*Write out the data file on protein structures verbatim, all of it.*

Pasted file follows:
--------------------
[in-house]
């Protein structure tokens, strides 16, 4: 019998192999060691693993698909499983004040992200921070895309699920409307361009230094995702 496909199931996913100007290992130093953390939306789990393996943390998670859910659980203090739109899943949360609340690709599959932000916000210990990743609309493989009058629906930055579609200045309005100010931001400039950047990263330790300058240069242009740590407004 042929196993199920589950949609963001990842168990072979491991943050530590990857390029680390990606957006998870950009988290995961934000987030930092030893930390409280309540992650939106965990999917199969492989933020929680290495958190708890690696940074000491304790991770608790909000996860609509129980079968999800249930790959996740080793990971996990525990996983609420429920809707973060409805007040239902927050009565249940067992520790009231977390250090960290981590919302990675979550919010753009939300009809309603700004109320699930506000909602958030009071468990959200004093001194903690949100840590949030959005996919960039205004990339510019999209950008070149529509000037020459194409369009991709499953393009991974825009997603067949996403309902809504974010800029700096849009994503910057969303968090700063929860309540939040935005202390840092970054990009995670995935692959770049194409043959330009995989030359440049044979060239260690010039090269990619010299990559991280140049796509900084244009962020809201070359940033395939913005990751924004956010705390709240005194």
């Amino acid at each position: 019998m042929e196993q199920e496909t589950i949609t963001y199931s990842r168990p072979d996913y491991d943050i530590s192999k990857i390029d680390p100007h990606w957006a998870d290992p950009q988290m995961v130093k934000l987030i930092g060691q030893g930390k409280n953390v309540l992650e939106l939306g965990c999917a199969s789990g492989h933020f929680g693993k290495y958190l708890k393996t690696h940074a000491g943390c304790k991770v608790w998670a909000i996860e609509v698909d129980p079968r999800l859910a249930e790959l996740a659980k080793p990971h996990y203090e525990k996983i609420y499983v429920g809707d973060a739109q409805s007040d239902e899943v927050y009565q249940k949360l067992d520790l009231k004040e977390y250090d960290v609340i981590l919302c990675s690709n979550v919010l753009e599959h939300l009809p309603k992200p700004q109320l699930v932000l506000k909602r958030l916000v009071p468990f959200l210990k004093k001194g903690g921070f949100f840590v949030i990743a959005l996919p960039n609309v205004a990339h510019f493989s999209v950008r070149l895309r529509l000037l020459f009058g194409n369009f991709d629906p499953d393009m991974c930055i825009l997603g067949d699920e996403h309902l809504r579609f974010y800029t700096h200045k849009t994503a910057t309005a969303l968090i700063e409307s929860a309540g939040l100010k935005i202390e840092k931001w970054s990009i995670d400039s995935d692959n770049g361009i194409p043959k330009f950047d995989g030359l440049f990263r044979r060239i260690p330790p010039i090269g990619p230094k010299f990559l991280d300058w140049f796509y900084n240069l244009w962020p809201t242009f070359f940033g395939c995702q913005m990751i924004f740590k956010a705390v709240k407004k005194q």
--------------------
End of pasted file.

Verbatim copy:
[in-house]
């Protein structure tokens, strides 16, 4: 019998192999060691693993698909499983004040992200921070895309699920409307361009230094995702 496909199931996913100007290992130093953390939306789990393996943390998670859910659980203090739109899943949360609340690709599959932000916000210990990743609309493989009058629906930055579609200045309005100010931001400039950047990263330790300058240069242009740590407004 042929196993199920589950949609963001990842168990072979491991943050530590990857390029680390990606957006998870950009988290995961934000987030930092030893930390409280309540992650939106965990999917199969492989933020929680290495958190708890690696940074000491304790991770608790909000996860609509129980079968999800249930790959996740080793990971996990525990996983609420429920809707973060409805007040239902927050009565249940067992520790009231977390250090960290981590919302990675979550919010753009939300009809309603700004109320699930506000909602958030009071468990959200004093001194903690949100840590949030959005996919960039205004990339510019999209950008070149529509000037020459194409369009991709499953393009991974825009997603067949996403309902809504974010800029700096849009994503910057969303968090700063929860309540939040935005202390840092970054990009995670995935692959770049194409043959330009995989030359440049044979060239260690010039090269990619010299990559991280140049796509900084244009962020809201070359940033395939913005990751924004956010705390709240005194």
């Amino acid at each position: 019998m042929e196993q199920e496909t589950i949609t963001y199931s990842r168990p072979d996913y491991d943050i530590s192999k990857i390029d680390p100007h990606w957006a998870d290992p950009q988290m995961v130093k934000l987030i930092g060691q030893g930390k409280n953390v309540l992650e939106l939306g965990c999917a199969s789990g492989h933020f929680g693993k290495y958190l708890k393996t690696h940074a000491g943390c304790k991770v608790w998670a909000i996860e609509v698909d129980p079968r999800l859910a249930e790959l996740a659980k080793p990971h996990y203090e525990k996983i609420y499983v429920g809707d973060a739109q409805s007040d239902e899943v927050y009565q249940k949360l067992d520790l009231k004040e977390y250090d960290v609340i981590l919302c990675s690709n979550v919010l753009e599959h939300l009809p309603k992200p700004q109320l699930v932000l506000k909602r958030l916000v009071p468990f959200l210990k004093k001194g903690g921070f949100f840590v949030i990743a959005l996919p960039n609309v205004a990339h510019f493989s999209v950008r070149l895309r529509l000037l020459f009058g194409n369009f991709d629906p499953d393009m991974c930055i825009l997603g067949d699920e996403h309902l809504r579609f974010y800029t700096h200045k849009t994503a910057t309005a969303l968090i700063e409307s929860a309540g939040l100010k935005i202390e840092k931001w970054s990009i995670d400039s995935d692959n770049g361009i194409p043959k330009f950047d995989g030359l440049f990263r044979r060239i260690p330790p010039i090269g990619p230094k010299f990559l991280d300058w140049f796509y900084n240069l244009w962020p809201t242009f070359f940033g395939c995702q913005m990751i924004f740590k956010a705390v709240k407004k005194q």